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Meaning of “full” - Learner’s Dictionary

full

adjective     /fʊl/
NO MORE POSSIBLE
A2 If a container or a space is full, it contains as many things or people as possible or as much of something as possible: We couldn't get in, the cinema was full. The shelves were full of books. The bottle was still nearly full.FullMaximum and minimum
A LOT
A2 containing a lot of things or people or a lot of something: The room was full of people. His face was full of anger. Don't speak with your mouth full.Full
COMPLETE [always before noun]
A2 complete and including every part: Please give your full name and address. I don't think that we've heard the full story yet.Complete and wholeVery and extreme
full speed/strength/volume, etc
B1 the greatest speed/strength/volume, etc possible: We were driving at full speed. UK She got full marks in the test.Maximum and minimumPower and intensityEnergy, force and power
be full of yourself
to think that you are very importantShowing arrogance and conceitConfidence and self-assuranceBoasting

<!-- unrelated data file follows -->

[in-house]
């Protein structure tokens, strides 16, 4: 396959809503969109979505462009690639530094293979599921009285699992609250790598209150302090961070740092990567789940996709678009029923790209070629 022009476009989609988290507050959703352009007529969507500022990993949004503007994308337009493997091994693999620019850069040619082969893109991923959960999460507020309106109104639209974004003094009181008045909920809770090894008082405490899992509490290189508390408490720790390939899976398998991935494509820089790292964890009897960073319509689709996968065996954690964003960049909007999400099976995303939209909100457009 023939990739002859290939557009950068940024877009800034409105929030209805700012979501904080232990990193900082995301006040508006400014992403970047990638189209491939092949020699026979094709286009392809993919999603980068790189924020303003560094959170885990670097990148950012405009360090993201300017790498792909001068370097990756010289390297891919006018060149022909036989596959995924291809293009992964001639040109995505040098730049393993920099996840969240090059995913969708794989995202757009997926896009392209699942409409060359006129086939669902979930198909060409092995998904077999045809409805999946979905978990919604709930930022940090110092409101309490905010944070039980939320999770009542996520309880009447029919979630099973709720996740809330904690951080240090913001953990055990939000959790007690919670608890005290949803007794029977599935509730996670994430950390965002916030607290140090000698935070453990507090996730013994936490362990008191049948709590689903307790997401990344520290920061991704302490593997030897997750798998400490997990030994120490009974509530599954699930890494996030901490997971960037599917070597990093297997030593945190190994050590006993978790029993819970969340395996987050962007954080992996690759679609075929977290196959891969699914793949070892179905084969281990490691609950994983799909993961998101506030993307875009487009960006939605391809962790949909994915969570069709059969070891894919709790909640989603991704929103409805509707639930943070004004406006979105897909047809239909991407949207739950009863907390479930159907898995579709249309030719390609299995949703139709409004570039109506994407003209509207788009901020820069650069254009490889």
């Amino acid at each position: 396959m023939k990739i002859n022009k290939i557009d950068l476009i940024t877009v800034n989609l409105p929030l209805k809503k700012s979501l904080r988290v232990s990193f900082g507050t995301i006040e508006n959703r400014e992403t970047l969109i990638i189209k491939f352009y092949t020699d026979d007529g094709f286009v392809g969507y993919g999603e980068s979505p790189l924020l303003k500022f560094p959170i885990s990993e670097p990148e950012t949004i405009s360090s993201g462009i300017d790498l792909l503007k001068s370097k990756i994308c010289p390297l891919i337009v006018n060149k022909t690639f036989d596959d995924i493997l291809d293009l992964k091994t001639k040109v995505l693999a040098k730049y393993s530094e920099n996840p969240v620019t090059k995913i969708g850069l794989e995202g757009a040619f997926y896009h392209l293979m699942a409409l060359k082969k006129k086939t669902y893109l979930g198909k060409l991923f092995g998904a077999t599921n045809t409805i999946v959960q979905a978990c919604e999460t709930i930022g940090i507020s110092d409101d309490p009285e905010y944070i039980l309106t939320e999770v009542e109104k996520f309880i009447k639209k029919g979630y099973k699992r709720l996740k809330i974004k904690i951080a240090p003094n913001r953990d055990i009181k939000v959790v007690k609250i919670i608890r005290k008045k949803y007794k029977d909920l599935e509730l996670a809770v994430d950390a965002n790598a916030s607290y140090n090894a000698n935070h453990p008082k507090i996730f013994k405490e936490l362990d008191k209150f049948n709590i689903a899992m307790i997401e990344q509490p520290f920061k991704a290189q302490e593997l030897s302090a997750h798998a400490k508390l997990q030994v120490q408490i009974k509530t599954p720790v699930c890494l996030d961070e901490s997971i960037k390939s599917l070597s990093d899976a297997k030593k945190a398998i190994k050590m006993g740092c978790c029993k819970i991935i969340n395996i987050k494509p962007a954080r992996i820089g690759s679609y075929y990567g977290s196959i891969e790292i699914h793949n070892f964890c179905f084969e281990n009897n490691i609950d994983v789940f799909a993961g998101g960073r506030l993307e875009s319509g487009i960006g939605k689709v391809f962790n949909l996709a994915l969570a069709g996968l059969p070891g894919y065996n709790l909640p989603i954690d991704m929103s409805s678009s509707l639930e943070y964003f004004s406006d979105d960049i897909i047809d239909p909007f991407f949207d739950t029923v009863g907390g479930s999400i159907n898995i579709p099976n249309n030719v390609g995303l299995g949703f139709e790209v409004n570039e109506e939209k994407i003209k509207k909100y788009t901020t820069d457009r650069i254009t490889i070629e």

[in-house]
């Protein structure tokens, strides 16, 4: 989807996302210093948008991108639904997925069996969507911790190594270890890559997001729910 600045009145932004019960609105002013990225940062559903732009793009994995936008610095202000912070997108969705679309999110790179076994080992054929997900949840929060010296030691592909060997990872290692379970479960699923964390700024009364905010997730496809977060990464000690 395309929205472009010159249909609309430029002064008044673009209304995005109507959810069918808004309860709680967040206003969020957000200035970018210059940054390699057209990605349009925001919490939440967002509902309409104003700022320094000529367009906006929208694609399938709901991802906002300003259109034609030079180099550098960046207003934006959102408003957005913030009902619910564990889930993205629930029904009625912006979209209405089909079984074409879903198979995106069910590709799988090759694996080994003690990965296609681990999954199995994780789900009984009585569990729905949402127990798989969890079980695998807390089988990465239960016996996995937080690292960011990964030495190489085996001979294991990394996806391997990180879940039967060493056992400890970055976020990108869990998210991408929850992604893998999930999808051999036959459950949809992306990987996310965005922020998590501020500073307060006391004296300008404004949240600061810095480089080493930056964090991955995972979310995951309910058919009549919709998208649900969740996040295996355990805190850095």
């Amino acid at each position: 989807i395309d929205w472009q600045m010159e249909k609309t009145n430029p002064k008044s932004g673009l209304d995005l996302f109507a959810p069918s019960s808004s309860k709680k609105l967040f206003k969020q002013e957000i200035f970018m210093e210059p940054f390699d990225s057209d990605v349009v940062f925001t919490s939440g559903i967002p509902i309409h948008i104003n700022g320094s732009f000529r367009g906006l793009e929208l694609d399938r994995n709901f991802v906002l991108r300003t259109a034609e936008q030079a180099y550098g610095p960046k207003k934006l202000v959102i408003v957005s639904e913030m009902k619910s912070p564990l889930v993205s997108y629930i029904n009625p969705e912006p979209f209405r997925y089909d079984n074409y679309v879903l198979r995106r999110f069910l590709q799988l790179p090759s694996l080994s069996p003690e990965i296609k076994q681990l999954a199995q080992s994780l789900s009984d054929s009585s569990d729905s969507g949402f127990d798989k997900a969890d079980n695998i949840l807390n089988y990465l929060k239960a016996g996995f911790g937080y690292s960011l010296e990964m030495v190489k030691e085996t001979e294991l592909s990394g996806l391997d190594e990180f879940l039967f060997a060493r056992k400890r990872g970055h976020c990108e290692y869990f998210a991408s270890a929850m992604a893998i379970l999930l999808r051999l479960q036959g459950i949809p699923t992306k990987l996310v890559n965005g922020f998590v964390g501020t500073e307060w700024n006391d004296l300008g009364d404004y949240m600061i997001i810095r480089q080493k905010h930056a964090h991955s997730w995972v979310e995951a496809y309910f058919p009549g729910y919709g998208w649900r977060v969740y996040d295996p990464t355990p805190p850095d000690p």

be full of sth
to be talking or thinking a lot about a particular thing: He's full of stories about his trip.Excited, interested and enthusiastic
FOOD informal ( also UK full up)
B2 having eaten enough food: No more for me, thanks, I'm full.FullHungry and thirsty
a full face/figure
a face or body shape that is large and round →  See also have your hands full , be in full swing FullFat or well-built
(Definition of full adjective from the Cambridge Learner’s Dictionary © Cambridge University Press)
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Avoiding common errors with the word enough.
Avoiding common errors with the word enough.
by ,
May 25, 2016
by Liz Walter Enough is a very common word, but it is easy to make mistakes with it. You need to be careful about its position in a sentence, and the prepositions or verb patterns that come after it. I’ll start with the position of enough in the sentence. When we use it with a noun,

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